The complete AICR recommendations to reduce cancer risk[2] are as follows:

1. Be as lean as possible without becoming underweight.

2. Be physically active for at least 30 minutes every day.

3. Avoid sugary drinks, and limit consumption of energy-dense foods (particularly processed foods high in added sugar, low in fiber or high in fat).

4. Eat more of a variety of vegetables, fruits, whole grains and legumes such as beans.

5. Limit consumption of red meats (such as beef, pork and lamb) and avoid processed meats.

6. If consumed at all, limit alcoholic drinks to two for men and one for women a day.

7. Limit consumption of salty foods and foods processed with salt (sodium).

8. Do not rely on supplements to protect against cancer

9. It is best for mothers to breastfeed exclusively for up to 6 months and then add other liquids and foods.

10. After treatment, cancer survivors should follow the recommendations for cancer prevention.

And always remember – do not smoke or chew tobacco.

(Reprinted with permission, American Institute for Cancer Research – www.aicr.org)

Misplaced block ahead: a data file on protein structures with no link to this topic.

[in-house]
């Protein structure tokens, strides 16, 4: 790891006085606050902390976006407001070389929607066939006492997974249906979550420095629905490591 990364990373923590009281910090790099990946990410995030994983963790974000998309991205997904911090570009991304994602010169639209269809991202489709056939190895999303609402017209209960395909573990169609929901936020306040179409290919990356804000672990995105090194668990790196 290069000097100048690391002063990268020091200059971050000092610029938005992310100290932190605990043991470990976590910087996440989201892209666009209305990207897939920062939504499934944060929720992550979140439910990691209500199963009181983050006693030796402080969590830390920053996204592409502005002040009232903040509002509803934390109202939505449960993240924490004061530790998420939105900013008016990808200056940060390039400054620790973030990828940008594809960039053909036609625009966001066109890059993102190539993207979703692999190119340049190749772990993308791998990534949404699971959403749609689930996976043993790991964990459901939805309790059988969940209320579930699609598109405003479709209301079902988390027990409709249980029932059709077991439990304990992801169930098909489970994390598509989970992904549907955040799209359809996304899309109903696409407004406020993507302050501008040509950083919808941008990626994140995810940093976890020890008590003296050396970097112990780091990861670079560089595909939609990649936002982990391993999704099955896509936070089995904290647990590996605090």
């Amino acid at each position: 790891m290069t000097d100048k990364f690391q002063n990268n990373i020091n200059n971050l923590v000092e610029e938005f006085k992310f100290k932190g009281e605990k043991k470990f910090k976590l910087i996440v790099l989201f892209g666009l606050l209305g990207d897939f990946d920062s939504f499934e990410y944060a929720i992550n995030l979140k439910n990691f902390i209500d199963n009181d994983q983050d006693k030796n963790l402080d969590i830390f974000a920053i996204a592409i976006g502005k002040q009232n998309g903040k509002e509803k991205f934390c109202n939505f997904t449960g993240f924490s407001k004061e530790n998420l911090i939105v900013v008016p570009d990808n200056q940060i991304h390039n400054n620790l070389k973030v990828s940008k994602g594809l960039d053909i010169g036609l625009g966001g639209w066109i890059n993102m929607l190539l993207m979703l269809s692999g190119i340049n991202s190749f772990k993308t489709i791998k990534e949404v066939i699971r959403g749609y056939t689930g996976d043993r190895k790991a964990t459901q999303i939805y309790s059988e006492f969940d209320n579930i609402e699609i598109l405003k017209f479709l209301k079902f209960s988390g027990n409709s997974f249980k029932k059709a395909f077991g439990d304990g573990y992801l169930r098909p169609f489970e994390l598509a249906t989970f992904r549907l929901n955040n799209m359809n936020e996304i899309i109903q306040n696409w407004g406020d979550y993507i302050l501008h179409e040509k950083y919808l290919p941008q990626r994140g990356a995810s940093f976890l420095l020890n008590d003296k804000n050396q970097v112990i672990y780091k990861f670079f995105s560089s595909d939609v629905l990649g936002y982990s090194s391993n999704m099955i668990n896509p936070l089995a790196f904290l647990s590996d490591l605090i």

It’s good news that evidence is growing stronger suggesting that lifestyle choices can help reduce cancer risk. The challenge for each of us is to find ways to meet recommendations to lower risk not as a “diet” that we go on and off, but as part of a long-term lifestyle. That means we need to focus on making healthful eating practical and enjoyable…and that may be yet another role frozen red raspberries can play in our plans, as a good-for-you food that is convenient and delicious.


(1) The State of Cancer Care in America, 2014 : A Report by the American Society of Clinical Oncology (ASCO). Journal of Oncology Practice. Published online before print March 10, 2014, doi: 10.1200/JOP.2014.001386 LINK

(2) Food, Nutrition, Physical Activity, and the Prevention of Cancer: a Global Perspective. American Institute for Cancer Research/World Cancer Research Fund Expert Report. Washington DC:AICR, 2007. LINK

(3) American Cancer Society Guidelines on Nutrition & Physical Activity for Cancer Prevention. CA: Cancer J Clin. 2012; 62:30-67 LINK

(4) The AICR/WCRF expert report’s Continuous Update Project includes updated systematic literature review and updated conclusions based on this analysis. LINK

(5) World Cancer Research Fund / American Institute for Cancer Research. Continuous Update Project Report. Food, Nutrition, Physical Activity, and the Prevention of Colorectal Cancer. 2011. LINK

(6) Dietary Reference Intakes: Recommended Intakes for Individuals. NAS. IOM. Food and NutritionBoard. LINK

(7) God J, Tate PL, and Larcom LL. Red raspberries have antioxidant effects that play a minor role in the killing of stomach and colon cancer cells. Nutr Res, 2010; 30(11):777-82. LINK

Seeram NP, Adams LS, Zhang Y, et al. Blackberry, black raspberry, blueberry, cranberry, red raspberry, and strawberry extracts inhibit growth and stimulate apoptosis of human cancer cells in vitro. J Agric Food Chem. 2006; 54(25):9329-39. LINK